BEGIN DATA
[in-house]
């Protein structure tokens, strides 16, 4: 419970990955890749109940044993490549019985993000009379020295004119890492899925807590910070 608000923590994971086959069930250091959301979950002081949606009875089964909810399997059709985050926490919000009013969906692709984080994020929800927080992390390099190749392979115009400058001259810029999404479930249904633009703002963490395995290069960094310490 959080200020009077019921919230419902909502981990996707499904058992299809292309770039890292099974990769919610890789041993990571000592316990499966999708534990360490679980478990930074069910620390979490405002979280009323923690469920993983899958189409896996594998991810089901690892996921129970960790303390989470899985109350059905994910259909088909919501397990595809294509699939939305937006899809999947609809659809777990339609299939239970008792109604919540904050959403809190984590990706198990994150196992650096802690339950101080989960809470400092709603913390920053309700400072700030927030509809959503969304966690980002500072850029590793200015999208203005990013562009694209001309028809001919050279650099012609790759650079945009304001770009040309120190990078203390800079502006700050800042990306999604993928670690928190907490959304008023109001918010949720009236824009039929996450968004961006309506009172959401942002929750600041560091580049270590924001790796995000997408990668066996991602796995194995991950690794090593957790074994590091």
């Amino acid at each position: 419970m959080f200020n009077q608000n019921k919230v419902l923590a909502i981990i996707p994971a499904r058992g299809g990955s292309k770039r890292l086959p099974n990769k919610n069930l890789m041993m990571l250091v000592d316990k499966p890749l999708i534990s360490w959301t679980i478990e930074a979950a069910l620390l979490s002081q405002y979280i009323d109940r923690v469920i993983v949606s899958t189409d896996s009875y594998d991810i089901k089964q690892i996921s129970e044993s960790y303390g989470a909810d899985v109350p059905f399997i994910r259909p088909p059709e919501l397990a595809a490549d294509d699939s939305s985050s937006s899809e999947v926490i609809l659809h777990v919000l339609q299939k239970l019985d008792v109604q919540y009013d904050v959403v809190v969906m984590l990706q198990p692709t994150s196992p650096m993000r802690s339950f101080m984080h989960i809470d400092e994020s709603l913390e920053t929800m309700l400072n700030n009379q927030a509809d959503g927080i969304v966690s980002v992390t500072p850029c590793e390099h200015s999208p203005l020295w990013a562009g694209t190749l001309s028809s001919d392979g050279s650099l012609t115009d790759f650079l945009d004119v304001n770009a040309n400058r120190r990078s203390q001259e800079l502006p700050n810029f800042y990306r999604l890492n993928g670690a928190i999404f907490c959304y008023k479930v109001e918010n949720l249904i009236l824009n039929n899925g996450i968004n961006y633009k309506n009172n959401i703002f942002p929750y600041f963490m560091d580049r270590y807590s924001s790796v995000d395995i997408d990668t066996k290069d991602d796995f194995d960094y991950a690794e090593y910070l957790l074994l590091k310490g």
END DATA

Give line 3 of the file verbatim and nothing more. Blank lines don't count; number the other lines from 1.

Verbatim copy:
């Amino acid at each position: 419970m959080f200020n009077q608000n019921k919230v419902l923590a909502i981990i996707p994971a499904r058992g299809g990955s292309k770039r890292l086959p099974n990769k919610n069930l890789m041993m990571l250091v000592d316990k499966p890749l999708i534990s360490w959301t679980i478990e930074a979950a069910l620390l979490s002081q405002y979280i009323d109940r923690v469920i993983v949606s899958t189409d896996s009875y594998d991810i089901k089964q690892i996921s129970e044993s960790y303390g989470a909810d899985v109350p059905f399997i994910r259909p088909p059709e919501l397990a595809a490549d294509d699939s939305s985050s937006s899809e999947v926490i609809l659809h777990v919000l339609q299939k239970l019985d008792v109604q919540y009013d904050v959403v809190v969906m984590l990706q198990p692709t994150s196992p650096m993000r802690s339950f101080m984080h989960i809470d400092e994020s709603l913390e920053t929800m309700l400072n700030n009379q927030a509809d959503g927080i969304v966690s980002v992390t500072p850029c590793e390099h200015s999208p203005l020295w990013a562009g694209t190749l001309s028809s001919d392979g050279s650099l012609t115009d790759f650079l945009d004119v304001n770009a040309n400058r120190r990078s203390q001259e800079l502006p700050n810029f800042y990306r999604l890492n993928g670690a928190i999404f907490c959304y008023k479930v109001e918010n949720l249904i009236l824009n039929n899925g996450i968004n961006y633009k309506n009172n959401i703002f942002p929750y600041f963490m560091d580049r270590y807590s924001s790796v995000d395995i997408d990668t066996k290069d991602d796995f194995d960094y991950a690794e090593y910070l957790l074994l590091k310490g």